Some articles on colors, color:
... In color theory, two colors are called complementary if, when mixed in the proper proportion, they produce a neutral color (grey, white, or black) ... In roughly-perceptual color models, the neutral colors (white, greys, and black) lie along a central axis ... For example, in the HSV color space, complementary colors (as defined in HSV) lie opposite each other on any horizontal cross-section ...
... has a strict dress code which limits the type, style and colors of clothing and jewelry students may wear ... The main colors are shades of blue, white, gray, and black ... Colors may not be worn mono-chromatically ...
... due to their beauty and wide range of colors which are produced through selective breeding ... Wild fish exhibit strong colors only when agitated ... Colors available to the aquarist include red, blue, black, turquoise, orange, yellow, green, bright blue with pink highlights, cream and even true white (the "Opaque" white, not to be confused with ...
More definitions of "colors":
- (noun): A distinguishing emblem.
Example: "His tie proclaimed his school colors"
Famous quotes containing the word colors:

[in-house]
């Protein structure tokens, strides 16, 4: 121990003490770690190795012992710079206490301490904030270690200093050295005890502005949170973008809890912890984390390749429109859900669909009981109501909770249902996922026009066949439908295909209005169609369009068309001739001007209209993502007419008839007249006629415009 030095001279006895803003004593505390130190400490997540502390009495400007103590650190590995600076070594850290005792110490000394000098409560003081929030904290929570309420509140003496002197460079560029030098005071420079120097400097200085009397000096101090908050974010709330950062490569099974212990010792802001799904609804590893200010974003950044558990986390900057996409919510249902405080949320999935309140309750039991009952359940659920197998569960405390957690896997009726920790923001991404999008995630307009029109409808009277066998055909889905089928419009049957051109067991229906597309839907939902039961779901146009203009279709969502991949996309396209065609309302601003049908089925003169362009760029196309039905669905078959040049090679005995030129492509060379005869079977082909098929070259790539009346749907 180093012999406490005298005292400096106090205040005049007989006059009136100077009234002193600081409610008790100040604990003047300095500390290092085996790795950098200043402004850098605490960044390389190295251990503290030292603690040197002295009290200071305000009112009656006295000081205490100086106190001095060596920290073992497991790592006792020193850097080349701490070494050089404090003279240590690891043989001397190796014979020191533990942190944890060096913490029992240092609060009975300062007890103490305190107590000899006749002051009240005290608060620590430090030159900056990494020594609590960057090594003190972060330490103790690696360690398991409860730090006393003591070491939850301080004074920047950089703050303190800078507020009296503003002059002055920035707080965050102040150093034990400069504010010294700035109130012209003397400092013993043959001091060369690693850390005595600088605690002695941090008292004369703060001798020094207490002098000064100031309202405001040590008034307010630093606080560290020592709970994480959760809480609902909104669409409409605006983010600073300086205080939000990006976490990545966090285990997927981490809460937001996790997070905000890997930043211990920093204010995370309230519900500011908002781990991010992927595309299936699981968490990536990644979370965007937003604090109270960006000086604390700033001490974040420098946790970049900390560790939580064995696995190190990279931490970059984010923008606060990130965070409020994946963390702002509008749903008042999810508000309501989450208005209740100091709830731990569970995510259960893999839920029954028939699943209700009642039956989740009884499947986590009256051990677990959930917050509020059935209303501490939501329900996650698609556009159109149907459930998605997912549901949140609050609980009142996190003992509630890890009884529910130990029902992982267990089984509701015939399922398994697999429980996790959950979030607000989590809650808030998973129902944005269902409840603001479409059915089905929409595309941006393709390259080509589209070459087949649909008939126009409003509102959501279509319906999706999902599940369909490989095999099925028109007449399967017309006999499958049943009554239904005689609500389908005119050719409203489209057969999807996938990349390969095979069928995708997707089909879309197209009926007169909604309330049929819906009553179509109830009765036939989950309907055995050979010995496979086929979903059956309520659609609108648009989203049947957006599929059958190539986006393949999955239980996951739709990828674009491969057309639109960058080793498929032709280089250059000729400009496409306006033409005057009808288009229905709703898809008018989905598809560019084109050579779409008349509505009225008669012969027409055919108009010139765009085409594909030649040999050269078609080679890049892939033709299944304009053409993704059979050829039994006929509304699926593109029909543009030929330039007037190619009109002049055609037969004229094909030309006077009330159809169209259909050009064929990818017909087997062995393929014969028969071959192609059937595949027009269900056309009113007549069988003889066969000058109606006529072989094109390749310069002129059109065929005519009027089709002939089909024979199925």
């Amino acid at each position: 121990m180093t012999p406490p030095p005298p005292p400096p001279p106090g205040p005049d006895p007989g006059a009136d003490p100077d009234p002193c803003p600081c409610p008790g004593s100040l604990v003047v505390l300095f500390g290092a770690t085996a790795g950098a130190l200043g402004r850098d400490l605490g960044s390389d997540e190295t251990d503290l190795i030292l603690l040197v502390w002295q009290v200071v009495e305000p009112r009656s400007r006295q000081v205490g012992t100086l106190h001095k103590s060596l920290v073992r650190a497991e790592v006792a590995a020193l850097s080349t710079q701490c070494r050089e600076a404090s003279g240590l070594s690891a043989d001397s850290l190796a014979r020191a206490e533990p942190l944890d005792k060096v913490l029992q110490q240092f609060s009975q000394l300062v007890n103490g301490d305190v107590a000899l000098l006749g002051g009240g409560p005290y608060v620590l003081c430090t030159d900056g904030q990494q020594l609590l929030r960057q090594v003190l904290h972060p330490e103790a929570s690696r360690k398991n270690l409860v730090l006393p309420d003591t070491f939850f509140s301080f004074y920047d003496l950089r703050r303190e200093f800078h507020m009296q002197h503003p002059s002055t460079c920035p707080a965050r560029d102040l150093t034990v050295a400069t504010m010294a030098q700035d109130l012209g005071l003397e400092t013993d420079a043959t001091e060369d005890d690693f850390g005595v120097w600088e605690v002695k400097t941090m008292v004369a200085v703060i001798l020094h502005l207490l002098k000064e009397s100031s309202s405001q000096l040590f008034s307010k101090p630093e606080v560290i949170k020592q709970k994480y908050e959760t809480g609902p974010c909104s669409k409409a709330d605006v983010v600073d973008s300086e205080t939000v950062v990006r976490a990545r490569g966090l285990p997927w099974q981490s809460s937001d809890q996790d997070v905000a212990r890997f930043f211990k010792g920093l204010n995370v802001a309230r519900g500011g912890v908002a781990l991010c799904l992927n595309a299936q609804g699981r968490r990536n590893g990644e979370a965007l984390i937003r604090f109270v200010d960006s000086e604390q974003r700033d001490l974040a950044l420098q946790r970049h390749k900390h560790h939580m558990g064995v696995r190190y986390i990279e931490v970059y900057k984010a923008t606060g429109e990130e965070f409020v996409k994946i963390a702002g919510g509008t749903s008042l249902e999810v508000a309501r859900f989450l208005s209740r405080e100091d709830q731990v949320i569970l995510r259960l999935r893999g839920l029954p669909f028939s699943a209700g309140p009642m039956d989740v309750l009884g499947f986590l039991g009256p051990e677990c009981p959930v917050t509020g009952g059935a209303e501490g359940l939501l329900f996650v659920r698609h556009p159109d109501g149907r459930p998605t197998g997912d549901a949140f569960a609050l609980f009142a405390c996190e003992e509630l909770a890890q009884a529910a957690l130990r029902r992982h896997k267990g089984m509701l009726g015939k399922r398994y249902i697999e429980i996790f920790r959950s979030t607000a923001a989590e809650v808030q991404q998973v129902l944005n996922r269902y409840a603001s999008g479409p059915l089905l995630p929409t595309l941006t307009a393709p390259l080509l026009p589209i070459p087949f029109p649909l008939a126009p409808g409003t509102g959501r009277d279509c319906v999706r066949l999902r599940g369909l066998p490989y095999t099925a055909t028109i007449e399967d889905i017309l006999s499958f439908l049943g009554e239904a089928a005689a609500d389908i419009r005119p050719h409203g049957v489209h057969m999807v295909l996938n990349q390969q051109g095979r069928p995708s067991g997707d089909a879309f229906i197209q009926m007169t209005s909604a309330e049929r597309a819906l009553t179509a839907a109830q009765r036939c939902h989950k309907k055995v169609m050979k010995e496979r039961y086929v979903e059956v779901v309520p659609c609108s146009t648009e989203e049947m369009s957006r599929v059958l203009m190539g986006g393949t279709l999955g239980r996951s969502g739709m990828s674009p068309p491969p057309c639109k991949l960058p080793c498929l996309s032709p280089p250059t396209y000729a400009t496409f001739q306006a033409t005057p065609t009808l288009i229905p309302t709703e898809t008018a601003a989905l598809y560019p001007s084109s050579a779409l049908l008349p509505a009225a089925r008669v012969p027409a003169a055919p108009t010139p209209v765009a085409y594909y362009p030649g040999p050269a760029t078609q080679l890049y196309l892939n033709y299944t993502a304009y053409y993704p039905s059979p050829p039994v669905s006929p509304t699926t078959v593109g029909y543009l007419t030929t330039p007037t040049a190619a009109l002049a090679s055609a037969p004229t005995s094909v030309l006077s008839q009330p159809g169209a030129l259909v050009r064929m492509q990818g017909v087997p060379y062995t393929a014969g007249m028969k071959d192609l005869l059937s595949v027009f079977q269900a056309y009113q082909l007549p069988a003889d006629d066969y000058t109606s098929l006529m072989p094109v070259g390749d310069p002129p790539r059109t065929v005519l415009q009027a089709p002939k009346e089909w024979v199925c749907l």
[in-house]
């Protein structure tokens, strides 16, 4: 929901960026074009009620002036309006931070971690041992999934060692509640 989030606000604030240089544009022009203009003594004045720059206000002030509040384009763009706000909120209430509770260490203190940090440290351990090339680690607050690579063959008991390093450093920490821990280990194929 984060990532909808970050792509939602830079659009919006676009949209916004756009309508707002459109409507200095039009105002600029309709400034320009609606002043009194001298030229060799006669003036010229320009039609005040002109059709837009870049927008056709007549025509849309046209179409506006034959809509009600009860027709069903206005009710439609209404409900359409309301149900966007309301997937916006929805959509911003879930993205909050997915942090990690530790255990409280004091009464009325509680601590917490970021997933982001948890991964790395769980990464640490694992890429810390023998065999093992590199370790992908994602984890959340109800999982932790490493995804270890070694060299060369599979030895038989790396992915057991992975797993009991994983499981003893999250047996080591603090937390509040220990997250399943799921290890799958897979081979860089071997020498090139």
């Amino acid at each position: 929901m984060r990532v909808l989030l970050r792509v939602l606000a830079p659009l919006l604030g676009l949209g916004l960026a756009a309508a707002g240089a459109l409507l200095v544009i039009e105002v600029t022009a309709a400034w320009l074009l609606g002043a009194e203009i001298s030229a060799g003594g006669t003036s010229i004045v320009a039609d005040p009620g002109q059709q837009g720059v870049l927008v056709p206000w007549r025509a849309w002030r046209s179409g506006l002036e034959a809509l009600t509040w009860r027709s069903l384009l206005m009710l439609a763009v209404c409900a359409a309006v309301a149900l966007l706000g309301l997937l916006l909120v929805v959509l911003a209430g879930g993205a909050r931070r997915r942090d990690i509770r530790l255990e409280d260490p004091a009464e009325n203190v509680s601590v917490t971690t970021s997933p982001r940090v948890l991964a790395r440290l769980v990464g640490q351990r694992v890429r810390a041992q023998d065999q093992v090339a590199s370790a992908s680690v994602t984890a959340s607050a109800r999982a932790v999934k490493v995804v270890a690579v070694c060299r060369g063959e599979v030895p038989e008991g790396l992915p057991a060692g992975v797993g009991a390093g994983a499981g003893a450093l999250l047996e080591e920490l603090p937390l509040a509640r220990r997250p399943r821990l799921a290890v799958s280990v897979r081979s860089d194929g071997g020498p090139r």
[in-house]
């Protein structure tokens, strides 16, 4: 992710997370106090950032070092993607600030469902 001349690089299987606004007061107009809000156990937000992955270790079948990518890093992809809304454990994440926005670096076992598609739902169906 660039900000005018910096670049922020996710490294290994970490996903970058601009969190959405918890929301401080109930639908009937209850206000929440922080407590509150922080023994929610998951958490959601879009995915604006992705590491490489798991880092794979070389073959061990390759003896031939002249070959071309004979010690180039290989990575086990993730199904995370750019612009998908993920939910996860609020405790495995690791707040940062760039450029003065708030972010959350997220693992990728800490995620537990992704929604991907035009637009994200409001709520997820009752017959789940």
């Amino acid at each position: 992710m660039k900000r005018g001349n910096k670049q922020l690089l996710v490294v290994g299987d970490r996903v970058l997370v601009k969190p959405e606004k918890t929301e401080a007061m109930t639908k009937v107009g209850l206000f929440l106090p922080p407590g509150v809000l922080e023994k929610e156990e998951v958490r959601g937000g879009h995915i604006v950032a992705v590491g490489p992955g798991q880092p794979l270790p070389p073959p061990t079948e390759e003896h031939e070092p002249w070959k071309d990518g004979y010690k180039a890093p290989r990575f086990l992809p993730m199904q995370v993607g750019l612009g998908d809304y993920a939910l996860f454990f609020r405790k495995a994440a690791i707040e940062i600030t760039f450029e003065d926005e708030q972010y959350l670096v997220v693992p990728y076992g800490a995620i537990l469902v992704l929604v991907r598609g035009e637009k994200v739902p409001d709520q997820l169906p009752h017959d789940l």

“You look rather rash my dear your colors dont quite match your face.”
—Daisy Ashford (18811972)
“Color is my day-long obsession, joy and torment. To such an extent indeed that one day, finding myself at the deathbed of a woman who had been and still was very dear to me, I caught myself in the act of focusing on her temples and automatically analyzing the succession of appropriately graded colors which death was imposing on her motionless face.”
—Claude Monet (18401926)
“One wonders that the tithing-men and fathers of the town are not out to see what the trees mean by their high colors and exuberance of spirits, fearing that some mischief is brewing. I do not see what the Puritans did at this season, when the maples blaze out in scarlet. They certainly could not have worshiped in groves then. Perhaps that is what they built meeting-houses and fenced them round with horse-sheds for.”
—Henry David Thoreau (18171862)